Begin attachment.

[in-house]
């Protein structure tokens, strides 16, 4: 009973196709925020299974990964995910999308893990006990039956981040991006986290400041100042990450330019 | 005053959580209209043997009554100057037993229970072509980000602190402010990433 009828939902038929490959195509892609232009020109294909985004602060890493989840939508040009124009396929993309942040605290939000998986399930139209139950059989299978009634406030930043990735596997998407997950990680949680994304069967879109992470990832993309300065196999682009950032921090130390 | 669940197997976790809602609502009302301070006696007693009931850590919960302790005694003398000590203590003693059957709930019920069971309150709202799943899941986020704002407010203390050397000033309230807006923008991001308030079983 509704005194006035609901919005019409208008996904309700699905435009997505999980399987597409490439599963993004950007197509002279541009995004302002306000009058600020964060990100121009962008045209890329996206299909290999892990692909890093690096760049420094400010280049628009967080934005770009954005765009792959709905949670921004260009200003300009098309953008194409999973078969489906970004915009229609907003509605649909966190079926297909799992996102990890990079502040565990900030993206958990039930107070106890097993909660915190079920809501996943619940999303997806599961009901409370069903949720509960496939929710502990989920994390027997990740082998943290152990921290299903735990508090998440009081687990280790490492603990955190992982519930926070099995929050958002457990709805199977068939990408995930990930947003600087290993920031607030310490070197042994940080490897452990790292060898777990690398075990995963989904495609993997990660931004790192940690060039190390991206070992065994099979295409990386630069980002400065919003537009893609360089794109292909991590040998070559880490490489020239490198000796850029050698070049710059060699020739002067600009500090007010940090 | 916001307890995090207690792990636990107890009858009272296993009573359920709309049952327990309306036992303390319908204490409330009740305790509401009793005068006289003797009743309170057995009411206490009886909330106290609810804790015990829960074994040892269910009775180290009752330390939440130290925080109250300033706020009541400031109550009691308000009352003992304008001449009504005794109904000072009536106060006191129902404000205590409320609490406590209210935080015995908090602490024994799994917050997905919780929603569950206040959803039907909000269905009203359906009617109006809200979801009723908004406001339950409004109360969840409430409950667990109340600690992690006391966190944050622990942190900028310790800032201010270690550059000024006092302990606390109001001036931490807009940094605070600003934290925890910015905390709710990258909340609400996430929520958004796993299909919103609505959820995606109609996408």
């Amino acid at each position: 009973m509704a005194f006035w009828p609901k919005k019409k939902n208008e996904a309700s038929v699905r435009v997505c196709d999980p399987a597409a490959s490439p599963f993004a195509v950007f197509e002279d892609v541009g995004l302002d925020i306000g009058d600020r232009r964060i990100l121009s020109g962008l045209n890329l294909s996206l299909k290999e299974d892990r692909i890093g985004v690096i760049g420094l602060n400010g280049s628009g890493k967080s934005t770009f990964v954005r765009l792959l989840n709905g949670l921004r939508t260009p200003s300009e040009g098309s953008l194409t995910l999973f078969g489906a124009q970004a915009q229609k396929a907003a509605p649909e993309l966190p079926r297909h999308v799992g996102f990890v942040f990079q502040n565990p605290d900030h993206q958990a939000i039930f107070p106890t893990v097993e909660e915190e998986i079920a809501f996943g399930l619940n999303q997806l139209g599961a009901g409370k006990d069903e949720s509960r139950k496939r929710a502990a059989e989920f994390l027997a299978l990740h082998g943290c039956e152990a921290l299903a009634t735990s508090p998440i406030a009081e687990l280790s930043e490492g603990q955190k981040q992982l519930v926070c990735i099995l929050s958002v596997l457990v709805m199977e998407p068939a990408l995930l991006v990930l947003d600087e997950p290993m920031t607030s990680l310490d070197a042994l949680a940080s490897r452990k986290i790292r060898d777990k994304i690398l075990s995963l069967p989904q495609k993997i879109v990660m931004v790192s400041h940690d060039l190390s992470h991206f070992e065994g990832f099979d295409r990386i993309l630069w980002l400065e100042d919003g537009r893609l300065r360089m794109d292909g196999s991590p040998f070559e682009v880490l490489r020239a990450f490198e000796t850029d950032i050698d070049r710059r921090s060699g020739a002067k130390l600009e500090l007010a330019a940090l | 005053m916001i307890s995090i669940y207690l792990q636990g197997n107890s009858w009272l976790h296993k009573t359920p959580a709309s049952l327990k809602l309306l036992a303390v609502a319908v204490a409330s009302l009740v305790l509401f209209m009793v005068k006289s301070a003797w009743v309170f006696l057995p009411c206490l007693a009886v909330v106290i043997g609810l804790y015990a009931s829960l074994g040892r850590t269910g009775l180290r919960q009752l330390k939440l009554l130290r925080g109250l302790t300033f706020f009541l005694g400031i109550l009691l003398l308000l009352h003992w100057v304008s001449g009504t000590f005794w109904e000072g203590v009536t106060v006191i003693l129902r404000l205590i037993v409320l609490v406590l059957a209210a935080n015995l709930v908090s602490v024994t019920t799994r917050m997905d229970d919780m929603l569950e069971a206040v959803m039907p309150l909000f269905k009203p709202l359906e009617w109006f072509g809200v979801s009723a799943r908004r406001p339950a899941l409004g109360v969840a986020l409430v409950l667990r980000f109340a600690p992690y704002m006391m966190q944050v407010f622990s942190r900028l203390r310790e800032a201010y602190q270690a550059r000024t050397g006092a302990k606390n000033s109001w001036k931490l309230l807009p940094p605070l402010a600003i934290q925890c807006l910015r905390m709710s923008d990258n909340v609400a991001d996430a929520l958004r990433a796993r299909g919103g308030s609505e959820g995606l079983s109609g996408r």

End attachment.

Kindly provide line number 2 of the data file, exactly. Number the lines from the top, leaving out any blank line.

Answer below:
């Protein structure tokens, strides 16, 4: 009973196709925020299974990964995910999308893990006990039956981040991006986290400041100042990450330019 | 005053959580209209043997009554100057037993229970072509980000602190402010990433 009828939902038929490959195509892609232009020109294909985004602060890493989840939508040009124009396929993309942040605290939000998986399930139209139950059989299978009634406030930043990735596997998407997950990680949680994304069967879109992470990832993309300065196999682009950032921090130390 | 669940197997976790809602609502009302301070006696007693009931850590919960302790005694003398000590203590003693059957709930019920069971309150709202799943899941986020704002407010203390050397000033309230807006923008991001308030079983 509704005194006035609901919005019409208008996904309700699905435009997505999980399987597409490439599963993004950007197509002279541009995004302002306000009058600020964060990100121009962008045209890329996206299909290999892990692909890093690096760049420094400010280049628009967080934005770009954005765009792959709905949670921004260009200003300009098309953008194409999973078969489906970004915009229609907003509605649909966190079926297909799992996102990890990079502040565990900030993206958990039930107070106890097993909660915190079920809501996943619940999303997806599961009901409370069903949720509960496939929710502990989920994390027997990740082998943290152990921290299903735990508090998440009081687990280790490492603990955190992982519930926070099995929050958002457990709805199977068939990408995930990930947003600087290993920031607030310490070197042994940080490897452990790292060898777990690398075990995963989904495609993997990660931004790192940690060039190390991206070992065994099979295409990386630069980002400065919003537009893609360089794109292909991590040998070559880490490489020239490198000796850029050698070049710059060699020739002067600009500090007010940090 | 916001307890995090207690792990636990107890009858009272296993009573359920709309049952327990309306036992303390319908204490409330009740305790509401009793005068006289003797009743309170057995009411206490009886909330106290609810804790015990829960074994040892269910009775180290009752330390939440130290925080109250300033706020009541400031109550009691308000009352003992304008001449009504005794109904000072009536106060006191129902404000205590409320609490406590209210935080015995908090602490024994799994917050997905919780929603569950206040959803039907909000269905009203359906009617109006809200979801009723908004406001339950409004109360969840409430409950667990109340600690992690006391966190944050622990942190900028310790800032201010270690550059000024006092302990606390109001001036931490807009940094605070600003934290925890910015905390709710990258909340609400996430929520958004796993299909919103609505959820995606109609996408």